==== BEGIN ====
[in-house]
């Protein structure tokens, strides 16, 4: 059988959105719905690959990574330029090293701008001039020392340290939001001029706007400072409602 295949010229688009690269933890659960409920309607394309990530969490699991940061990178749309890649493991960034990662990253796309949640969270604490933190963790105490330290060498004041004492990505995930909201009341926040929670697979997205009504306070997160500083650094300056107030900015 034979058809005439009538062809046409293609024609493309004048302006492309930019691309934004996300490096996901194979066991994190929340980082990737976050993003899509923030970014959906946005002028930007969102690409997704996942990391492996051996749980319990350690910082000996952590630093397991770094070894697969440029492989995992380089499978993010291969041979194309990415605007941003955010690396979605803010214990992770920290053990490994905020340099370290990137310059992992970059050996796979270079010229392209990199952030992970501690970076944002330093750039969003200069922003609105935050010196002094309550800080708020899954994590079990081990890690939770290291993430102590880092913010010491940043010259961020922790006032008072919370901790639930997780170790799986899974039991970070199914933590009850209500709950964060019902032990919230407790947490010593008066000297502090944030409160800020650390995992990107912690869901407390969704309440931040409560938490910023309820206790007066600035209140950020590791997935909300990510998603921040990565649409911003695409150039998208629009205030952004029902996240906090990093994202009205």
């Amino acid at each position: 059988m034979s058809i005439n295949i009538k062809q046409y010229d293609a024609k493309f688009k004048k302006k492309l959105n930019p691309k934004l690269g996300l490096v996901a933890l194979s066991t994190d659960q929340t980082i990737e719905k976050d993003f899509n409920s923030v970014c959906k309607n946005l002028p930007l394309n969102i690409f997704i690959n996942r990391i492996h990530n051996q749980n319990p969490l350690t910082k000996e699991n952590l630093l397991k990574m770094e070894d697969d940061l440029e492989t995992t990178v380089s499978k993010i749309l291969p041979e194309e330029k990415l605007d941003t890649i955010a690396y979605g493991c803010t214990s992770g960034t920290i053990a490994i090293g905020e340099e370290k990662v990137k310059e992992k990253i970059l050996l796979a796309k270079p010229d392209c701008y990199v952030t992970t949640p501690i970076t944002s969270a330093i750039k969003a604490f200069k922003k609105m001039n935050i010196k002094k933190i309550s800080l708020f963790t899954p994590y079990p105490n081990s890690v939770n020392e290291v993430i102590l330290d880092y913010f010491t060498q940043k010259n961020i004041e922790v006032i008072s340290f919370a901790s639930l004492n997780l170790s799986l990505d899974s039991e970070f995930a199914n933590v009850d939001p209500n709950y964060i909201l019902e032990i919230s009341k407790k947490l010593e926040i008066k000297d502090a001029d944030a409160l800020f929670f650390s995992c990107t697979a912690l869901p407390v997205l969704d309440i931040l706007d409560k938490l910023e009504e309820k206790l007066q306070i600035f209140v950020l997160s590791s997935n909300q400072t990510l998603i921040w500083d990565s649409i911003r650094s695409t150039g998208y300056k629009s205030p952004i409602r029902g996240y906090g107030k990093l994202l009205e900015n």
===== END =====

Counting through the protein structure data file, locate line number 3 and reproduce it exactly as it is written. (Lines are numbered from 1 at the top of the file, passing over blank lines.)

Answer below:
């Amino acid at each position: 059988m034979s058809i005439n295949i009538k062809q046409y010229d293609a024609k493309f688009k004048k302006k492309l959105n930019p691309k934004l690269g996300l490096v996901a933890l194979s066991t994190d659960q929340t980082i990737e719905k976050d993003f899509n409920s923030v970014c959906k309607n946005l002028p930007l394309n969102i690409f997704i690959n996942r990391i492996h990530n051996q749980n319990p969490l350690t910082k000996e699991n952590l630093l397991k990574m770094e070894d697969d940061l440029e492989t995992t990178v380089s499978k993010i749309l291969p041979e194309e330029k990415l605007d941003t890649i955010a690396y979605g493991c803010t214990s992770g960034t920290i053990a490994i090293g905020e340099e370290k990662v990137k310059e992992k990253i970059l050996l796979a796309k270079p010229d392209c701008y990199v952030t992970t949640p501690i970076t944002s969270a330093i750039k969003a604490f200069k922003k609105m001039n935050i010196k002094k933190i309550s800080l708020f963790t899954p994590y079990p105490n081990s890690v939770n020392e290291v993430i102590l330290d880092y913010f010491t060498q940043k010259n961020i004041e922790v006032i008072s340290f919370a901790s639930l004492n997780l170790s799986l990505d899974s039991e970070f995930a199914n933590v009850d939001p209500n709950y964060i909201l019902e032990i919230s009341k407790k947490l010593e926040i008066k000297d502090a001029d944030a409160l800020f929670f650390s995992c990107t697979a912690l869901p407390v997205l969704d309440i931040l706007d409560k938490l910023e009504e309820k206790l007066q306070i600035f209140v950020l997160s590791s997935n909300q400072t990510l998603i921040w500083d990565s649409i911003r650094s695409t150039g998208y300056k629009s205030p952004i409602r029902g996240y906090g107030k990093l994202l009205e900015n």